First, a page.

• Don't be too quick to share posts or Tweets from supporters. If it's a text post, read all of it to make sure there's not something in there that would reflect negatively on you. And examine images closely to make sure there's not a small detail that someone may notice.
  • Decide what your campaign's voice and tone will be. When you send out emails asking for donations, will you address the recipient as "friend" and stress the urgency of donating so you can continue to fight for them? Or will you personalize each email and use a more low-key, collaborative approach?

Those are just a few examples. The takeaway is that your online behavior should always support your campaign strategy. While you could probably get away with posting or sharing something that seems mean or "unpresidential," posting something that contradicts who you say you are could be deadly to your campaign. Trust me on this -- if there are inconsistencies, Twitter will find them and broadcast them to the world. And you'll have to waste valuable time, resources, and public trust to explain those inconsistencies away.

Remember that the most common-sense digital policies still apply

The 2016 election didn't abolish all of the rules. Some still apply and should definitely be included in your digital policies:

  1. Claim every domain you can think of that a supporter might type into a search engine. Jeb Bush not claiming www.jebbush.com (the official campaign domain was www.jeb2016.com) was a rookie mistake, and he deserved to have his supporters redirected to Trump's site.
  2. Choose your campaign's Twitter handle wisely. It should be obvious, not clever or cutesy. In addition, consider creating accounts with possible variations of the Twitter handle you chose so that no one else can use them.
  3. Give the same care to selecting hashtags. When considering a hashtag, conduct a search to understand its current use -- it might not be what you think! When making up new hashtags, try to avoid anything that could be hijacked for a different purpose -- one that might end up embarrassing you.
  4. Make sure that anyone authorized to Tweet, post, etc., on your behalf has a copy of your digital policies and understands the reasons behind them. (People are more likely to follow a rule if they understand why it's important.)
  5. Decide what you'll do if you make an online faux pas that starts a firestorm. What's your emergency plan?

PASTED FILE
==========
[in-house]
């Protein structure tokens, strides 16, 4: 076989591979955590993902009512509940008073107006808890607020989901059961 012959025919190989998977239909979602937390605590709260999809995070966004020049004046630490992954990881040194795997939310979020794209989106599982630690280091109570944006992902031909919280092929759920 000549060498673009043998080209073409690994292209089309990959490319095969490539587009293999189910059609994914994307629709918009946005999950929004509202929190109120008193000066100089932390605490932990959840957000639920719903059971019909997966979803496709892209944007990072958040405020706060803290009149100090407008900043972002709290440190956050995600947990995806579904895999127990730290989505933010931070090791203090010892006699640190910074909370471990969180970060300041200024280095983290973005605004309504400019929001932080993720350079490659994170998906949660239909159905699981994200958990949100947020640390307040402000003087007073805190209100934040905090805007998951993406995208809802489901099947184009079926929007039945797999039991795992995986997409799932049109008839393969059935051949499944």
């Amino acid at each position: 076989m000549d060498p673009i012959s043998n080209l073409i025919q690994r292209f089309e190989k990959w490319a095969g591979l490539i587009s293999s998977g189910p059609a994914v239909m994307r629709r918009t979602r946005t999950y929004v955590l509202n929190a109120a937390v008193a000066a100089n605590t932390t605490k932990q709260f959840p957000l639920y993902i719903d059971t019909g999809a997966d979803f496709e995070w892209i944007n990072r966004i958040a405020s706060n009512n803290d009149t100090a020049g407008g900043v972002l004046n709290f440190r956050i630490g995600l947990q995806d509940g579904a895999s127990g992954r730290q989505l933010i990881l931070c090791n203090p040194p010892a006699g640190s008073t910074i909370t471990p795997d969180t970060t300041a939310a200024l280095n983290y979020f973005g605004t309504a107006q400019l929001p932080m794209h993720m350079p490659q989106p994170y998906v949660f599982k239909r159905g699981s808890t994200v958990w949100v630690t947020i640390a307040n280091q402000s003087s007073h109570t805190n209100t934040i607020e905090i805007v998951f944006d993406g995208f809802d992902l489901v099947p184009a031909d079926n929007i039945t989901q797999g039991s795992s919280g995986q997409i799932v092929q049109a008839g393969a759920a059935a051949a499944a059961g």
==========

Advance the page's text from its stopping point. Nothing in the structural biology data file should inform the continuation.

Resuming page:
6. Consider sending an email to supporters who sign up on your website, thanking them for their support and suggesting ways (based on digital policies) they can help your messaging efforts. If you let them know how they can best help you, most should be happy to comply. It's a small ask that could prevent you from having to publicly disavow an ardent supporter.
  7. Make sure you're compliant with all applicable regulations: campaign finance, accessibility, privacy, etc. Adopt a double opt-in policy, so that users who sign up for your newsletter or email list through your website have to confirm by clicking on a link in an email. (And make sure your email template provides an easy way for people to unsubscribe.)
  8. Few people thought 2016 would end the way it did. And there's no way to predict quite yet what forces will shape the 2020 election. Careful tracking of your messaging (likes, shares, comments, etc.) will tell you if you're on track or if public opinion has shifted yet again. If so, your messaging needs to shift with it. Ideally, one person should be responsible for monitoring reaction to the campaign's messaging and for raising a red flag if reactions aren't what was expected.

Thankfully, the world hasn't completely lost its marbles

Whatever the outcome of the election may be, candidates now face a situation where long-standing rules of behavior no longer apply. You now have to make your own rules -- your own digital policies. You can't make assumptions about what the voting public will or won't accept. You can't assume that "They'll never vote for someone who acts like that"; neither can you assume, "Oh, I can get away with that, too." So do it right from the beginning. Because in this election, I predict that sound digital policies combined with authenticity will be your best friend.